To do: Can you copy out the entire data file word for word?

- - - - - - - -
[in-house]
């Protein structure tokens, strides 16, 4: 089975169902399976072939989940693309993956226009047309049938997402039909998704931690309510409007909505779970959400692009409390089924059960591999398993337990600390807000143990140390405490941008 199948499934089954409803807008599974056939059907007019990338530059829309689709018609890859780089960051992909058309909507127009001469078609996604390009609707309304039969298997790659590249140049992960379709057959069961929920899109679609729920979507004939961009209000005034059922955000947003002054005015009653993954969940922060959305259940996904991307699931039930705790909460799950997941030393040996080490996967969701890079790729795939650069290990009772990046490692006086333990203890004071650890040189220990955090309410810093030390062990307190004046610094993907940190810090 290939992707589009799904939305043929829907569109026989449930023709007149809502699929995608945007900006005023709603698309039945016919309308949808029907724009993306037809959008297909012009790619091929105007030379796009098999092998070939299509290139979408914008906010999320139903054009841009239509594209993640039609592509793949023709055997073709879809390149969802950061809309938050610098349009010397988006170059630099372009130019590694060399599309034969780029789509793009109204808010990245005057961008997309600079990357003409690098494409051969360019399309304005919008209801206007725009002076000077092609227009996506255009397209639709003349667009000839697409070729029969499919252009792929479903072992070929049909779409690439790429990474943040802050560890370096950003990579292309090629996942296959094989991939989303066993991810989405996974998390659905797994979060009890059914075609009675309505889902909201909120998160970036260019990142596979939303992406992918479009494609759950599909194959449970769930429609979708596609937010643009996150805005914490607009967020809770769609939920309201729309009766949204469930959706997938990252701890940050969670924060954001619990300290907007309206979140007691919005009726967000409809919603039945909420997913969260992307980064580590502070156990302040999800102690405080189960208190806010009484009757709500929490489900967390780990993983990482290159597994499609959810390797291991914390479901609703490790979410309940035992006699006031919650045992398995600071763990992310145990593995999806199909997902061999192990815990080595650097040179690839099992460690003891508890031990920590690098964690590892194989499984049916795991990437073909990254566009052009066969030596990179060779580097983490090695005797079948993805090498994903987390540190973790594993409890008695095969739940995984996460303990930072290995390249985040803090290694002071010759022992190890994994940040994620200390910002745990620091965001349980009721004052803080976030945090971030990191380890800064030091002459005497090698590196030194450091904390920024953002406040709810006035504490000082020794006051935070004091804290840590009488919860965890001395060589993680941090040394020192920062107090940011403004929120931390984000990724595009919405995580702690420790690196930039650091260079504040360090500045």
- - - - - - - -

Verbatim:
[in-house]
């Protein structure tokens, strides 16, 4: 089975169902399976072939989940693309993956226009047309049938997402039909998704931690309510409007909505779970959400692009409390089924059960591999398993337990600390807000143990140390405490941008 199948499934089954409803807008599974056939059907007019990338530059829309689709018609890859780089960051992909058309909507127009001469078609996604390009609707309304039969298997790659590249140049992960379709057959069961929920899109679609729920979507004939961009209000005034059922955000947003002054005015009653993954969940922060959305259940996904991307699931039930705790909460799950997941030393040996080490996967969701890079790729795939650069290990009772990046490692006086333990203890004071650890040189220990955090309410810093030390062990307190004046610094993907940190810090 290939992707589009799904939305043929829907569109026989449930023709007149809502699929995608945007900006005023709603698309039945016919309308949808029907724009993306037809959008297909012009790619091929105007030379796009098999092998070939299509290139979408914008906010999320139903054009841009239509594209993640039609592509793949023709055997073709879809390149969802950061809309938050610098349009010397988006170059630099372009130019590694060399599309034969780029789509793009109204808010990245005057961008997309600079990357003409690098494409051969360019399309304005919008209801206007725009002076000077092609227009996506255009397209639709003349667009000839697409070729029969499919252009792929479903072992070929049909779409690439790429990474943040802050560890370096950003990579292309090629996942296959094989991939989303066993991810989405996974998390659905797994979060009890059914075609009675309505889902909201909120998160970036260019990142596979939303992406992918479009494609759950599909194959449970769930429609979708596609937010643009996150805005914490607009967020809770769609939920309201729309009766949204469930959706997938990252701890940050969670924060954001619990300290907007309206979140007691919005009726967000409809919603039945909420997913969260992307980064580590502070156990302040999800102690405080189960208190806010009484009757709500929490489900967390780990993983990482290159597994499609959810390797291991914390479901609703490790979410309940035992006699006031919650045992398995600071763990992310145990593995999806199909997902061999192990815990080595650097040179690839099992460690003891508890031990920590690098964690590892194989499984049916795991990437073909990254566009052009066969030596990179060779580097983490090695005797079948993805090498994903987390540190973790594993409890008695095969739940995984996460303990930072290995390249985040803090290694002071010759022992190890994994940040994620200390910002745990620091965001349980009721004052803080976030945090971030990191380890800064030091002459005497090698590196030194450091904390920024953002406040709810006035504490000082020794006051935070004091804290840590009488919860965890001395060589993680941090040394020192920062107090940011403004929120931390984000990724595009919405995580702690420790690196930039650091260079504040360090500045």